The teenager claimed a pipe bomb had been planted on the premises.
NCA investigators, working with the FBI, also found that while on bail for the bomb hoaxes, Duke-Cohan had made a fake report of a hijacked US-bound plane via phone calls to San Francisco Airport and police.
He claimed there was a bomb on board flight UAL949, which was travelling from Heathrow to San Francisco with 295 passengers.
Jailing him, Judge Richard Foster said: "You knew exactly what you were doing and why you were doing it, and you knew full well the havoc that would follow.
"The scale of what you did was enormous," the judge was quoted as saying by the report.
His defence barrister said psychology experts had described Duke-Cohen as very immature, but the prosecution said he craved attention from his followers on social media.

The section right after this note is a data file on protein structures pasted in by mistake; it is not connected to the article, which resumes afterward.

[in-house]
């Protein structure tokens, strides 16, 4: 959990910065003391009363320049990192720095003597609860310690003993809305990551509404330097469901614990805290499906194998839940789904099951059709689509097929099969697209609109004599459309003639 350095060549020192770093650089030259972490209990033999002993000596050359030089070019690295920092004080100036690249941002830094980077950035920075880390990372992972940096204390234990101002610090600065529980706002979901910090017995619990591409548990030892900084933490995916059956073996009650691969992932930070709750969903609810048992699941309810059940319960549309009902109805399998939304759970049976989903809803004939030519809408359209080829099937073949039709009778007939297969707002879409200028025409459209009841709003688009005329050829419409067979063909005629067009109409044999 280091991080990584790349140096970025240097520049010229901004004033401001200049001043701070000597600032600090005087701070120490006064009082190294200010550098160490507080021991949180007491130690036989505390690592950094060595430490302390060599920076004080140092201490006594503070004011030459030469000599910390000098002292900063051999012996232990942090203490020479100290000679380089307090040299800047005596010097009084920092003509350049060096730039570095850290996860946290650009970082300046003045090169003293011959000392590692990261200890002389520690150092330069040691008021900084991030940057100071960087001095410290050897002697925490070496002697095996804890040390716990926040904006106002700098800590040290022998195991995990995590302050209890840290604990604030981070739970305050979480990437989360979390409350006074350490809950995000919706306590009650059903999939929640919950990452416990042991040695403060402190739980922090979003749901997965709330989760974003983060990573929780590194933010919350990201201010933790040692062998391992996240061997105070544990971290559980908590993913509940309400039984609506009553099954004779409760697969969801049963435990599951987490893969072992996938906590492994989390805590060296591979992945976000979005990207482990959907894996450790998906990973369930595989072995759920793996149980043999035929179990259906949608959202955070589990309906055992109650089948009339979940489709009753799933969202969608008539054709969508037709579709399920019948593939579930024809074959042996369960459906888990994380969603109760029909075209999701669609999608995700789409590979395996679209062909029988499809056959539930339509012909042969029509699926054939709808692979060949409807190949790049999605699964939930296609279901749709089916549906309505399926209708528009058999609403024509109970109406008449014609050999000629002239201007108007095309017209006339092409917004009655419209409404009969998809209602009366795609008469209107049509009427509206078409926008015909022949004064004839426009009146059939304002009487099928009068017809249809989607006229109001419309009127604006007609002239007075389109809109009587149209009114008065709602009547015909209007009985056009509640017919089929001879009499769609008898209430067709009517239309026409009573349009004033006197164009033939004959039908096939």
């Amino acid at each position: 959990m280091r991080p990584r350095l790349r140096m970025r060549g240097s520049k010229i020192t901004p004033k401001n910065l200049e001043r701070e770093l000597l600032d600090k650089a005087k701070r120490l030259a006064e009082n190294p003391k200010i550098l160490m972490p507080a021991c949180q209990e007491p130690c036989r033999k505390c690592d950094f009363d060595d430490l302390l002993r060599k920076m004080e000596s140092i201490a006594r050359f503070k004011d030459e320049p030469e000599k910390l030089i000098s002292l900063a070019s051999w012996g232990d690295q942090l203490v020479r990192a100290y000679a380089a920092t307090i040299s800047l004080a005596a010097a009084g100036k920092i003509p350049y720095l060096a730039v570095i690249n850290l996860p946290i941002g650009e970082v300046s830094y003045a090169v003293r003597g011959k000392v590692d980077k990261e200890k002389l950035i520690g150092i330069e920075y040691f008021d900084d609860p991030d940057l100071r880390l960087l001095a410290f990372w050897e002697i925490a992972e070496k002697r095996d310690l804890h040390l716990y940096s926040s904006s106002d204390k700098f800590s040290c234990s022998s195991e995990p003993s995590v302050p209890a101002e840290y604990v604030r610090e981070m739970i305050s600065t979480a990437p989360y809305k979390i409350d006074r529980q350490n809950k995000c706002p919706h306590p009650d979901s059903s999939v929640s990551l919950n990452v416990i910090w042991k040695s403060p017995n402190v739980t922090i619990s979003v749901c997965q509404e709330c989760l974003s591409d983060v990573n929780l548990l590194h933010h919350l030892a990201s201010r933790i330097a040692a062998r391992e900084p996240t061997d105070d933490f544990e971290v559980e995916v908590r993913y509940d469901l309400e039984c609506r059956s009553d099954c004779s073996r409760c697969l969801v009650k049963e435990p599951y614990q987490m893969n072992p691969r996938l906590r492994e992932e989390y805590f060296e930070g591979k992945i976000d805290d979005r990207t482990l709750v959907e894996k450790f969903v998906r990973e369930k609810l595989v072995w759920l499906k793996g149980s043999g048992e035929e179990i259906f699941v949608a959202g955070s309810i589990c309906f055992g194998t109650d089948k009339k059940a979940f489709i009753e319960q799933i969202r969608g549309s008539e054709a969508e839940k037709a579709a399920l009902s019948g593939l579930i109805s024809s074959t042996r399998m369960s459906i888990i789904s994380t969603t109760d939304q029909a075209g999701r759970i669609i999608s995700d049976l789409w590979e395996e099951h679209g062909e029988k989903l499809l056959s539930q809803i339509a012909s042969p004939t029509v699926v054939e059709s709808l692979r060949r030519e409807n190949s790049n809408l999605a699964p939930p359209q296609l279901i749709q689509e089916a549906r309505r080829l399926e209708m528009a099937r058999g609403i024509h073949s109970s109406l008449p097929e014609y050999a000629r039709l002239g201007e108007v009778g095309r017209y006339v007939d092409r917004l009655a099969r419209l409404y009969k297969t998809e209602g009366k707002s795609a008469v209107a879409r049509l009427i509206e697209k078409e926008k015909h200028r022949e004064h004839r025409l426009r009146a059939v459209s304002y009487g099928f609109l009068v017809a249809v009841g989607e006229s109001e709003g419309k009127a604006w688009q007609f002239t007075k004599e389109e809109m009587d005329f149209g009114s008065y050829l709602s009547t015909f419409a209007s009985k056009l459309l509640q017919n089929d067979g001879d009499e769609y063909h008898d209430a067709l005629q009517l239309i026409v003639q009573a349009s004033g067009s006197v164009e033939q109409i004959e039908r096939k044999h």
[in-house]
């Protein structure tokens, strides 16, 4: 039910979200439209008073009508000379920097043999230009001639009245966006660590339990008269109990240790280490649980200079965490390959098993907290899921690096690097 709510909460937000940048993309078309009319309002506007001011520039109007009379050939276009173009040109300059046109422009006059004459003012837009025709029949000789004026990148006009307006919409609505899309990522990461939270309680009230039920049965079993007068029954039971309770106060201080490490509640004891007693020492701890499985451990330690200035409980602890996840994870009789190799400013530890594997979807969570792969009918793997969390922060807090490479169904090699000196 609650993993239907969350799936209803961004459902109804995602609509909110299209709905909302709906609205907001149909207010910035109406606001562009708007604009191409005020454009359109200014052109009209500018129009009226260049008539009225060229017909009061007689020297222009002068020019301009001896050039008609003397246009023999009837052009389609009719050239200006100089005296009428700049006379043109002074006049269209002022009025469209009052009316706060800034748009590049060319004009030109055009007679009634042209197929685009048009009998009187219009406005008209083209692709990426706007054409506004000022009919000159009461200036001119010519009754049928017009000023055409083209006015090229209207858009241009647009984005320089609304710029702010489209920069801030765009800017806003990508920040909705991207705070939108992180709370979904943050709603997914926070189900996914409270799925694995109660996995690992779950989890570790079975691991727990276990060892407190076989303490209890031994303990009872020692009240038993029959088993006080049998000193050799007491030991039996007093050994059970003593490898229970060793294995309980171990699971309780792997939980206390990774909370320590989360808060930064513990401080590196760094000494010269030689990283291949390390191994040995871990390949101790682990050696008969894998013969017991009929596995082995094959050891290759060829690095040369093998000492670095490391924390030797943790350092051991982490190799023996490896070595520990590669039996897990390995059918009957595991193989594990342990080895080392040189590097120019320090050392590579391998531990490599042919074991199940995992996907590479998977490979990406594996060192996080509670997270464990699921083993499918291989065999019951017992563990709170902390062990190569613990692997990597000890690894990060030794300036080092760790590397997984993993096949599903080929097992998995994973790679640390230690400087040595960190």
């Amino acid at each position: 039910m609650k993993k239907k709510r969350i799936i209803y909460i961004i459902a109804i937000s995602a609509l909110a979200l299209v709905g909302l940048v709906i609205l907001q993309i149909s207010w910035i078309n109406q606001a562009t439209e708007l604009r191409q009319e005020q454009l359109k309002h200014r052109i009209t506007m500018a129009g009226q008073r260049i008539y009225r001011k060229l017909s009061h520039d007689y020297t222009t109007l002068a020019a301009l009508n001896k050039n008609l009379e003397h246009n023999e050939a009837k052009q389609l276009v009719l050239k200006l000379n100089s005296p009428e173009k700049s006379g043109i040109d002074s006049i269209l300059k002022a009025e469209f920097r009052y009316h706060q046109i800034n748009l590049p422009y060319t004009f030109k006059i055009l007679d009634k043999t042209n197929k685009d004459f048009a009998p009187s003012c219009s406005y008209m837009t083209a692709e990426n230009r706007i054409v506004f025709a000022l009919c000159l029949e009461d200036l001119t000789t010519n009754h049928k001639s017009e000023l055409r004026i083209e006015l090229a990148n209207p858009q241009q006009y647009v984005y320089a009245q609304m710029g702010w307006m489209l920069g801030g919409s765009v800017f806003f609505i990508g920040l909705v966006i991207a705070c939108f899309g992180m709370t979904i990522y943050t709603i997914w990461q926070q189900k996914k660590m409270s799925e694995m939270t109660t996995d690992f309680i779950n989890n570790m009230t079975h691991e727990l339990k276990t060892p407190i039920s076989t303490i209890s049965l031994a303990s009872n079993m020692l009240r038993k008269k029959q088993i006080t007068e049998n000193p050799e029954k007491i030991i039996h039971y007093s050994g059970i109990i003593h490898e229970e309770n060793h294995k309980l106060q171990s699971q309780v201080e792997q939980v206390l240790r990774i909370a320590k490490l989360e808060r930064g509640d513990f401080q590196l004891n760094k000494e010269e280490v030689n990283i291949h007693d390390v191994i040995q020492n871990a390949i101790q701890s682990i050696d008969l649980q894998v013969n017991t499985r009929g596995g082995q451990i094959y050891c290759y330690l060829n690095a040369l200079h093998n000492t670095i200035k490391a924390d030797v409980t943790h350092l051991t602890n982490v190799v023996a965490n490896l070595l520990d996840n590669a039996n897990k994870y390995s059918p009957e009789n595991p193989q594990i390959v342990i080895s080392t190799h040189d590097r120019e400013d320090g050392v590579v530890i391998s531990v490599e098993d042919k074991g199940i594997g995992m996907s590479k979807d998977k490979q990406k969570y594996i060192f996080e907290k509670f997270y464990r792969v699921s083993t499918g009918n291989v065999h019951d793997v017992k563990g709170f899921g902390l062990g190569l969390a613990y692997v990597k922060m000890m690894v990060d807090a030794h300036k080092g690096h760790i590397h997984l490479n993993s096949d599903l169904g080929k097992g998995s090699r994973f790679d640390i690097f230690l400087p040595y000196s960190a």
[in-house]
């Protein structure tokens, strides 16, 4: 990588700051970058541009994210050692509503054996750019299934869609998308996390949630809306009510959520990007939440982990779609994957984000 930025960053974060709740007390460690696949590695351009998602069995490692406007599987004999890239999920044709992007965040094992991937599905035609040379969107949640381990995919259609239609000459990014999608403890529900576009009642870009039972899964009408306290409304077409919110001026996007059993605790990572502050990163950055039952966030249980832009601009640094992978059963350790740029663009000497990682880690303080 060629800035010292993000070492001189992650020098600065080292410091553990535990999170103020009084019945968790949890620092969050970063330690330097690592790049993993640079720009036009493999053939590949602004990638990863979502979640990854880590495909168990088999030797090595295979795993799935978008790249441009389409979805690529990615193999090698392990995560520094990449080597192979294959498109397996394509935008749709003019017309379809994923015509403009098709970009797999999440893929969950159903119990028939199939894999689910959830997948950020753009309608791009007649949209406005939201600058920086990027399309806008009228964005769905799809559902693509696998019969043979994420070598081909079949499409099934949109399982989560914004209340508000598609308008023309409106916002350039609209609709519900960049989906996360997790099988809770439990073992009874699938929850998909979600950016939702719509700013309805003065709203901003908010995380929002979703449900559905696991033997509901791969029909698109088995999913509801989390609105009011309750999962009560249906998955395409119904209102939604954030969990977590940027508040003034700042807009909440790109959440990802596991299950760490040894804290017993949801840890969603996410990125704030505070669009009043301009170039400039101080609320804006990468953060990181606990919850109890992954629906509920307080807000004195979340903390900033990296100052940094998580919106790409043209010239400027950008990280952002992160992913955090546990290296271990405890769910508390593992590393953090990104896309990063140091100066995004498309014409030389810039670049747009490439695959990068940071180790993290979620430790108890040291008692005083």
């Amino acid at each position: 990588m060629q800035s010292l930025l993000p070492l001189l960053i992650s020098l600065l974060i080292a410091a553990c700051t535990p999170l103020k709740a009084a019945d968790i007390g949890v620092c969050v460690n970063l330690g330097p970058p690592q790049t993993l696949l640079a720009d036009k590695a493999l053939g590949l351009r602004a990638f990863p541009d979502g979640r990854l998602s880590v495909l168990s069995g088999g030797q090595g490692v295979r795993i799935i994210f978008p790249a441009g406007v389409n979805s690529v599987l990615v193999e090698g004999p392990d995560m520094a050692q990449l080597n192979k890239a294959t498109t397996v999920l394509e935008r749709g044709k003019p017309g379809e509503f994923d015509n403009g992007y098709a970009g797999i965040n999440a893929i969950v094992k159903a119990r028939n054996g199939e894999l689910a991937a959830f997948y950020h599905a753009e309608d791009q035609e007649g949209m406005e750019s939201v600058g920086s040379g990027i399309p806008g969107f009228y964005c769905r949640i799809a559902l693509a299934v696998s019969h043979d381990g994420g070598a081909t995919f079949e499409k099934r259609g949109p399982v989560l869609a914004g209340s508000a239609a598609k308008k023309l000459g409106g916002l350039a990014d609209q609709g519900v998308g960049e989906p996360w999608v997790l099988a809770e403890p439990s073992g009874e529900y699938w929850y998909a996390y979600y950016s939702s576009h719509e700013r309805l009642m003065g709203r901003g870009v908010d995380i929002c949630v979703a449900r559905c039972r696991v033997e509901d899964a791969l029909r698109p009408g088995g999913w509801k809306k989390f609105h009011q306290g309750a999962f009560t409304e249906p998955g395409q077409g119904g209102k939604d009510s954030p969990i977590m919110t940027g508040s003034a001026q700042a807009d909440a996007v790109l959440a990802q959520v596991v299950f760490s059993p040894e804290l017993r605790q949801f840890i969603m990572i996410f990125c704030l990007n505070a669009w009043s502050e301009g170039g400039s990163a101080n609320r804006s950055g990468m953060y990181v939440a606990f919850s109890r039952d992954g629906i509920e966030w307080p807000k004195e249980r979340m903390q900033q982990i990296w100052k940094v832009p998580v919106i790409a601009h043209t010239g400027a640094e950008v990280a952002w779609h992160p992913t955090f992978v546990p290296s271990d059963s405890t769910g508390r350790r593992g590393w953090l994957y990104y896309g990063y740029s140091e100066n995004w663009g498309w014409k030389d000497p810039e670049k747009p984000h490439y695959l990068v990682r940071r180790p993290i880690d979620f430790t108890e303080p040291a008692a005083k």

Marc Horsfall, senior investigating officer with the NCA, said Duke-Cohan had few real friends and spent "a great deal of his time online".
He had no previous convictions and lived with his mother and sister.
However, he was linked to a cyber-hacker group on Twitter calling itself the Apophis Squad - and developed a number of online aliases.
In January 2018, the IT student was expelled from West Herts College for issuing a bomb threat.
His first bomb hoax email was prompted by a disagreement with the owners of VeltPvP, a US-based server that allows users play the game Minecraft.
Duke-Cohan was annoyed at not being given access to higher levels within the game, the NCA said.
More than 400 schools across the UK were evacuated before the email was dismissed as a hoax.
Duke-Cohan was arrested at home within two days, and his laptops, USB sticks and mobile phones were seized, the report said.
(With inputs from agencies.)